This place was exactly what one would want in a bakery turned breakfast joint. Flaky fresh-out-of-the-oven basket of rolls and sweet breads. My Eggs Benedict was perfection, its poached eggs just runny enough, the hollandaise light and tangy, draping the dish with flavor rather than drowning it in sauce. Everything followed along those lines. The baked goods and juices being perhaps the most memorable.
423 Amsterdam Avenue (@80th Street)
New York, N.Y. 10024
The day we went to the Met, we decided to snack “low rent” at a happening little Manhattan burger franchise the Shake Shack. This place might best be described as NYC’s In-and-Out. The burgers are juicy, they have locally-brewed beers of the week and the cheesy fries are artery-hardening perfection.
Upper West Side
366 Columbus Avenue (at 77th)
New York, NY
We managed time for the Bourgeois Pig, one of the Makeup Artist’s favorite joints, which was a lovely wine bar featuring endless forms of fondues. Loved it.
111 E. 7th Street
New York, NY
|Salmon Rillette @ Bouchon (Chef Keller)|
Among our other food-related experiences was a nice “quick” lunch at Bouchon in the Time Warner Building. We were supposedly going to just have a snack, but after visiting the building tired and two of us actually hungry, we stopped at the bakery thinking it would be quick. After a quick peek at the menu the BH spotted a salmon rillette we had sampled at Bouchon in Yountville. Realizing that this was likely to be the same preparation, we went for it. It arrived exactly as we remembered, a creamy serving of smoky salmon sealed in butter. Magic in a jar! (Just sayin’)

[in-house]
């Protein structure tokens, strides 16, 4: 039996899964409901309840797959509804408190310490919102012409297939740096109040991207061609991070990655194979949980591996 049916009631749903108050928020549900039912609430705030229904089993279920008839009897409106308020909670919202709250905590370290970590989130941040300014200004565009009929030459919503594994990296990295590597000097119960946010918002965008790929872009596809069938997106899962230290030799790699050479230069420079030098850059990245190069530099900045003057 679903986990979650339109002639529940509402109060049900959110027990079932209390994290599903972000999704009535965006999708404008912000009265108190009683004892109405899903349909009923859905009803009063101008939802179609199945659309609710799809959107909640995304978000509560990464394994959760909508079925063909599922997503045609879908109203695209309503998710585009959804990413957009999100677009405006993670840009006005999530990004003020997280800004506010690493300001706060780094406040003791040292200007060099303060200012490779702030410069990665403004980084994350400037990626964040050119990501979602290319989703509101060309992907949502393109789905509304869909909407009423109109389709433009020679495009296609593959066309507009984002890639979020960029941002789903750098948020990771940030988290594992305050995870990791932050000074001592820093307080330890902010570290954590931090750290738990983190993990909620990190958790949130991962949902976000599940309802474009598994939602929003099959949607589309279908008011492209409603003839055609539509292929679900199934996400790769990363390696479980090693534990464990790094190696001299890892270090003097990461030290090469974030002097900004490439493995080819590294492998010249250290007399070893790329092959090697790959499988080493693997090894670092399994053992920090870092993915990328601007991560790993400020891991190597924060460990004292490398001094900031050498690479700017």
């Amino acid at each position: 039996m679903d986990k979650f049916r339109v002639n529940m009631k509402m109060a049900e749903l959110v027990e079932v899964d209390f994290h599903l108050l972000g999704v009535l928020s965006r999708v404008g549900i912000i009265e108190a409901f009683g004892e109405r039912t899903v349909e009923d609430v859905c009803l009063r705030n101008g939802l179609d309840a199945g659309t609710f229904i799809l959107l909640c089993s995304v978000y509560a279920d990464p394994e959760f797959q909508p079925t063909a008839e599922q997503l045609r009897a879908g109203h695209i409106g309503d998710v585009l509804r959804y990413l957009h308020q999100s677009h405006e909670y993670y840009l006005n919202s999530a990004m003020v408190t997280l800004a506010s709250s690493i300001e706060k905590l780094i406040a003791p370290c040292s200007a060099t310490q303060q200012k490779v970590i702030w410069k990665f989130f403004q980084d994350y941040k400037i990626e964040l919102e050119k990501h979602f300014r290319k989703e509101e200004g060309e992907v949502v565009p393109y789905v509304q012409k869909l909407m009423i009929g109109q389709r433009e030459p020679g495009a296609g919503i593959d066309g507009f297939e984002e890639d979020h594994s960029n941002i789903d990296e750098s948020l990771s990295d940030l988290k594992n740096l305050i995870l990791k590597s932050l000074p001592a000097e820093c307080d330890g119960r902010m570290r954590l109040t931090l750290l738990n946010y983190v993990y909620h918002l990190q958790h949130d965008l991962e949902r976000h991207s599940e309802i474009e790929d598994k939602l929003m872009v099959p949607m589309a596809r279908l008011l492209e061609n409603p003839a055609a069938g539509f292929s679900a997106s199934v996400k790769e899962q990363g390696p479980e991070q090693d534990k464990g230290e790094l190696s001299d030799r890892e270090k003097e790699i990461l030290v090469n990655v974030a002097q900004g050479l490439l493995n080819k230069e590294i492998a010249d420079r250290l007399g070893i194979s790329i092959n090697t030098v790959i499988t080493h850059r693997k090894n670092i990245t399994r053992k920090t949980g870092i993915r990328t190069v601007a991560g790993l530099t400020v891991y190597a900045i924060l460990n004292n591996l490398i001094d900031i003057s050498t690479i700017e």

Bouchon Bakery (in Time Warner Building)
10 Columbus Circle
(West 59th Street)
New York, N.Y. 10019 USA
The last big outing we had planned was the grand re-opening night at the newly refurbished Eleven Madison Park. I had been unable to secure reservations at this immensely popular Flatiron District restaurant last Christmas when we’d gone to New York to visit the MA. It was definitely worth the ten-and-a-half month wait. From the subtle menu consisting only of sketches and single word suggestions, to the elaborate steam and fire show wielded by the charming young coffee steward, the staff was perfection and the food was absolutely delightful.
|Lobster @ Eleven Mad|
Eleven Madison Park
11 Madison Ave
New York, NY 10010-3643
Another evening found us at dinner with Mike squared, Two Guys names Mike who are married friends of the Artiste. Mikey L suggested we try Maria Pia for some affordable and delicious Italian cuisine. I hadn’t had Italian in New York since I was there 25 years ago pregnant with my second child and the smell of garlic was so overwhelming I almost lost it at dinner. This place was superb. The house-made pasta perfectly al dente, and the sauces rich and well developed. Molto Bene!
319 W 51st St
New York, NY 10019-6441
|Chef Humm's Beet Marshmallow |
(tangy, mouthwatering puffs!)
We ended our trip with a final brunch, this time at Pastis, which I didn’t know at the time was a sister restaurant of Schiller’s. The food is comparable, although the ambiance here is country French European, rather than the turn of the century Americana at Schiller’s. Both provide solidly good food at reasonable prices in a really nice atmosphere.
9- 9th Avenue
New York, 10014
Any of these places can provide a good time, on a wide variety of budgets. There are just too many wonderful places to eat in NYC to manage them all on a single trip. Luckily for me I have a kid living there and an excuse to return!
I'm so glad you had fun with your daughter! I can so relate, I have two struggling young adult children. They are often happy to eat out with Mom and Dad. The food looks amazing! I'm curious most about the Chef Humm's Beet Marshmallow. Very interesting. :)ReplyDelete
Those beet marshmallows were really unusual. They were almost sweet, but not cloying, exactly the texture of a marshmallow, but full of beet flavor. Now I love beets, so I found them heavenly. Chef Humm is amazing, as is Dufresne. Just wizards in the kitchen.ReplyDelete